By Brad Ogilvie
FGC Christian/Interfaith Relations Committee Program Coordinator, William Penn House, Washington, DC
My entry into the world of interfaith work is not fueled by a passion for developing interfaith understanding, or because I think it is important that we all get along. My entry was pretty much a matter of circumstances. I was running an AIDS Housing program in Wheaton, IL, when Bono came to town and energized the up-to-that-point largely silent Evangelical community to speak up about AIDS, but in Africa. So there I was, a gay man with HIV raised by secular humanists but with an extended family of diverse Christian practices, working for Catholics, living among Evangelical Christians, and at the same time exploring my own faith as it relates to Quakerism. What I started to learn was how much I had been misinformed about faith in people’s lives as guiding principles, and how important it was for me, as a committed peacemaker who has a passion for social justice issues, to learn to listen to and appreciate what inspires others in relation to their beliefs while being open to exploring mine.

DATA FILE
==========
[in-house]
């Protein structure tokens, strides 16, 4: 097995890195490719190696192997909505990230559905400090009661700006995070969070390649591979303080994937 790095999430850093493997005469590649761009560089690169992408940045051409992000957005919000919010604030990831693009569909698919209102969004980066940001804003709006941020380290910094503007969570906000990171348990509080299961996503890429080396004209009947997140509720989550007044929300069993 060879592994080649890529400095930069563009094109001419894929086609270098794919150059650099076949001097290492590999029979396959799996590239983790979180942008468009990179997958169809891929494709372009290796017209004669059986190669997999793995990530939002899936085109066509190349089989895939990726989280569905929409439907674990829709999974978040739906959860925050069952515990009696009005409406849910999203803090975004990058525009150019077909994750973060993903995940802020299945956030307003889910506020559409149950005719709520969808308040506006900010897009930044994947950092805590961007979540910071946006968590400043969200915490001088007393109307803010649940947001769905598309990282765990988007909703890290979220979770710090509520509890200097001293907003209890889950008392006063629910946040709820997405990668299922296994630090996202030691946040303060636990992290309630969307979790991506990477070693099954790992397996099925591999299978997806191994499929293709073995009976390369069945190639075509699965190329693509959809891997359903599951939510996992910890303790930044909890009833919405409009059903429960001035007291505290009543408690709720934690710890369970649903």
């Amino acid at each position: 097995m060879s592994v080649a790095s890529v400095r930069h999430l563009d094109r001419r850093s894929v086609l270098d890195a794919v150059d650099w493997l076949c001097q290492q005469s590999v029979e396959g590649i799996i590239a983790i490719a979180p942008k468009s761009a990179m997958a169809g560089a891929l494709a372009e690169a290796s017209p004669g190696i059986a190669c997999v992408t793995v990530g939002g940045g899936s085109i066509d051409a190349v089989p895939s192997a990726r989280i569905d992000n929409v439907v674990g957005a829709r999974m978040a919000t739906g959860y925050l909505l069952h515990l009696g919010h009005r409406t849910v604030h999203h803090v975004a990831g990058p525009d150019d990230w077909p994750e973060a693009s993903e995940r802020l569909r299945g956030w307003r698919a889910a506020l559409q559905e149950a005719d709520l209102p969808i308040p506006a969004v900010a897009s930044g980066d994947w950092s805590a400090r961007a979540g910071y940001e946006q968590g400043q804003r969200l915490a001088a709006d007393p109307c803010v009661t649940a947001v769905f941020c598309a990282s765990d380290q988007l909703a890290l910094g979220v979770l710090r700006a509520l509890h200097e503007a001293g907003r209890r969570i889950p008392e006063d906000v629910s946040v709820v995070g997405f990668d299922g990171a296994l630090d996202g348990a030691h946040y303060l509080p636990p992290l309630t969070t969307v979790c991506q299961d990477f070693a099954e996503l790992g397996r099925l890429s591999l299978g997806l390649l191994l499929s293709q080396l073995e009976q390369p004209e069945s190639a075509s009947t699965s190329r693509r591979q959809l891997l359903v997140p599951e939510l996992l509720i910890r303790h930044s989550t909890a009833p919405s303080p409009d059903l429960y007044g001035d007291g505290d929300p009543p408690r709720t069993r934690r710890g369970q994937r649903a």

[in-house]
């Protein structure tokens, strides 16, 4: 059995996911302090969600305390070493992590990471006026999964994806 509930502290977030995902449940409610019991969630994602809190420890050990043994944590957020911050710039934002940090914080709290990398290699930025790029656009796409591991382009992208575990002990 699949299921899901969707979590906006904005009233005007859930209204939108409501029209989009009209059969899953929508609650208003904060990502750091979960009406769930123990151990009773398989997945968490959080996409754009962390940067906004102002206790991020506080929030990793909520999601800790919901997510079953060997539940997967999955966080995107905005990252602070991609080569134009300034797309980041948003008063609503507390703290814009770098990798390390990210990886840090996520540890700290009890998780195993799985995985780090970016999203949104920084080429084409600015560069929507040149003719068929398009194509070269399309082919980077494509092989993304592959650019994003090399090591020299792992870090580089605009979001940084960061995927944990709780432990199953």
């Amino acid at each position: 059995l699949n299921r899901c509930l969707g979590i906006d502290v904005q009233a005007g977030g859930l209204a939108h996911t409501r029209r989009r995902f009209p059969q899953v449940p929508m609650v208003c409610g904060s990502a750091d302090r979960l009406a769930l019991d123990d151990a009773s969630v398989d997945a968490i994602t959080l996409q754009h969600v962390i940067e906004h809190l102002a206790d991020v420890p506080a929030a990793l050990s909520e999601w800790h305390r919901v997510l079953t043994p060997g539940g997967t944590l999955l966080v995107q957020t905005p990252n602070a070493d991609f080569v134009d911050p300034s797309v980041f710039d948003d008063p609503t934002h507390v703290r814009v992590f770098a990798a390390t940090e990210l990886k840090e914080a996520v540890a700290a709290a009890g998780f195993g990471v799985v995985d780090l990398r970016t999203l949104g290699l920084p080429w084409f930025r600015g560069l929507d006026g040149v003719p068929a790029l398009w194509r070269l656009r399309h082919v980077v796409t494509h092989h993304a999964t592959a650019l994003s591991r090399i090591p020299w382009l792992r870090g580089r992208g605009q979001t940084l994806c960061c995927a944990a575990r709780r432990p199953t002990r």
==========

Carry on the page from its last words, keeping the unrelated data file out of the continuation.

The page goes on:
My current passion is to continue to nurture the bridge-building that is essential to peace-making, but I do this in the interfaith arena with great hesitation. I am always wary of how we use labels to separate ourselves as individuals, and that we can sometimes expend a lot of energy learning to be tolerant of diversity rather than putting differences aside so that we can do the crucial work of equality and justice. In fact, I sometimes find that the emphasis on listening for our differences is just a barrier to working together. I have seen that it can be very easy for “like-minded” people of different faiths can find common ground, but it is working with people not of “like-mind” that is most important. I am very committed to working with people of all faiths and orthodoxies on issues such as HIV/AIDS, poverty/economic equality, and the environment. It is through this common work that I have found the real connections of our faiths that can make a difference. It is a journey that I find takes me deep within as well as far afield.